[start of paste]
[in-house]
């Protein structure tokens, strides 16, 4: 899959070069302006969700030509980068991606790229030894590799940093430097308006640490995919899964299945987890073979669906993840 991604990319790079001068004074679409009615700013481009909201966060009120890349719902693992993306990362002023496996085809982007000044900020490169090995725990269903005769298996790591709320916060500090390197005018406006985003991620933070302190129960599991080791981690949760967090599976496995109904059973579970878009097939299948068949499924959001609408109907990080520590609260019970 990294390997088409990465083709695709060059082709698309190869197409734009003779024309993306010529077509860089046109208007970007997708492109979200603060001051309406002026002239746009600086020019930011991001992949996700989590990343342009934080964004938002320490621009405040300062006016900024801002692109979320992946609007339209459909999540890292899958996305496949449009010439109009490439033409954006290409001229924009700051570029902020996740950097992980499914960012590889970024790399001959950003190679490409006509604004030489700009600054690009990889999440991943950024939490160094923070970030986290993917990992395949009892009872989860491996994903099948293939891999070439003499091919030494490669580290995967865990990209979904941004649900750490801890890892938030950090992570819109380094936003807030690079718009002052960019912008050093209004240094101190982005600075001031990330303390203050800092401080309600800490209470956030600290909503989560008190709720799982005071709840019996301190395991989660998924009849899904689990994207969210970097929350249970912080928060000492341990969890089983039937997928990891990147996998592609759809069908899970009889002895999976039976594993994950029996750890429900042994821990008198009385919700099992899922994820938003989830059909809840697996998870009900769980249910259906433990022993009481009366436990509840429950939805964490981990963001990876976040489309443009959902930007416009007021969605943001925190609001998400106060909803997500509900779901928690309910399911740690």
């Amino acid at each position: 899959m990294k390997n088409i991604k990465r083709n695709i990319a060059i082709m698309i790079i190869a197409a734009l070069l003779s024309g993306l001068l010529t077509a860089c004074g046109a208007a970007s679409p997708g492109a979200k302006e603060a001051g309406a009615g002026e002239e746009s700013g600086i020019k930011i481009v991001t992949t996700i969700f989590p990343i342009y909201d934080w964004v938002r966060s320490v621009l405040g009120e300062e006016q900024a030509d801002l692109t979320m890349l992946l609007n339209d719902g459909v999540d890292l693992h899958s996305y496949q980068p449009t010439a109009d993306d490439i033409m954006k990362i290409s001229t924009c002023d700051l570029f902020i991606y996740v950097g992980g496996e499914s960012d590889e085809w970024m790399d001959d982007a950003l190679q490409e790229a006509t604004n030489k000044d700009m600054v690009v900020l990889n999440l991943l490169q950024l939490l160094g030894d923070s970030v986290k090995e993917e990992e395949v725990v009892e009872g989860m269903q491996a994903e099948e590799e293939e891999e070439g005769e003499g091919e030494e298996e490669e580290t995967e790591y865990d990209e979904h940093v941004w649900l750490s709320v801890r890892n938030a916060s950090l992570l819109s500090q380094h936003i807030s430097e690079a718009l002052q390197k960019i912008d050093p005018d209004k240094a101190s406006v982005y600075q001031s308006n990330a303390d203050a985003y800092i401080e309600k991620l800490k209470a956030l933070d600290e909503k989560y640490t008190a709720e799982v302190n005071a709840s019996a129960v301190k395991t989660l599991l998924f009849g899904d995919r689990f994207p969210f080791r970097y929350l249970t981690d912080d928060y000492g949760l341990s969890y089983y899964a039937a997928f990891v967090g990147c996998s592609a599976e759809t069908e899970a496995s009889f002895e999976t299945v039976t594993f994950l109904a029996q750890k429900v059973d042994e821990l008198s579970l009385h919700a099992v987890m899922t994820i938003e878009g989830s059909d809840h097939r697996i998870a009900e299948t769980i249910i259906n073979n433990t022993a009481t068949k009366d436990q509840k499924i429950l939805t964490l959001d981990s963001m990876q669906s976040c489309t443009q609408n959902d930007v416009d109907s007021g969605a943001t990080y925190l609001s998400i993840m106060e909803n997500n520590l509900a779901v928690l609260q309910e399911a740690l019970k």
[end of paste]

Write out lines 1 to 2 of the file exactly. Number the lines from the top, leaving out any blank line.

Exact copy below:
[in-house]
């Protein structure tokens, strides 16, 4: 899959070069302006969700030509980068991606790229030894590799940093430097308006640490995919899964299945987890073979669906993840 991604990319790079001068004074679409009615700013481009909201966060009120890349719902693992993306990362002023496996085809982007000044900020490169090995725990269903005769298996790591709320916060500090390197005018406006985003991620933070302190129960599991080791981690949760967090599976496995109904059973579970878009097939299948068949499924959001609408109907990080520590609260019970 990294390997088409990465083709695709060059082709698309190869197409734009003779024309993306010529077509860089046109208007970007997708492109979200603060001051309406002026002239746009600086020019930011991001992949996700989590990343342009934080964004938002320490621009405040300062006016900024801002692109979320992946609007339209459909999540890292899958996305496949449009010439109009490439033409954006290409001229924009700051570029902020996740950097992980499914960012590889970024790399001959950003190679490409006509604004030489700009600054690009990889999440991943950024939490160094923070970030986290993917990992395949009892009872989860491996994903099948293939891999070439003499091919030494490669580290995967865990990209979904941004649900750490801890890892938030950090992570819109380094936003807030690079718009002052960019912008050093209004240094101190982005600075001031990330303390203050800092401080309600800490209470956030600290909503989560008190709720799982005071709840019996301190395991989660998924009849899904689990994207969210970097929350249970912080928060000492341990969890089983039937997928990891990147996998592609759809069908899970009889002895999976039976594993994950029996750890429900042994821990008198009385919700099992899922994820938003989830059909809840697996998870009900769980249910259906433990022993009481009366436990509840429950939805964490981990963001990876976040489309443009959902930007416009007021969605943001925190609001998400106060909803997500509900779901928690309910399911740690």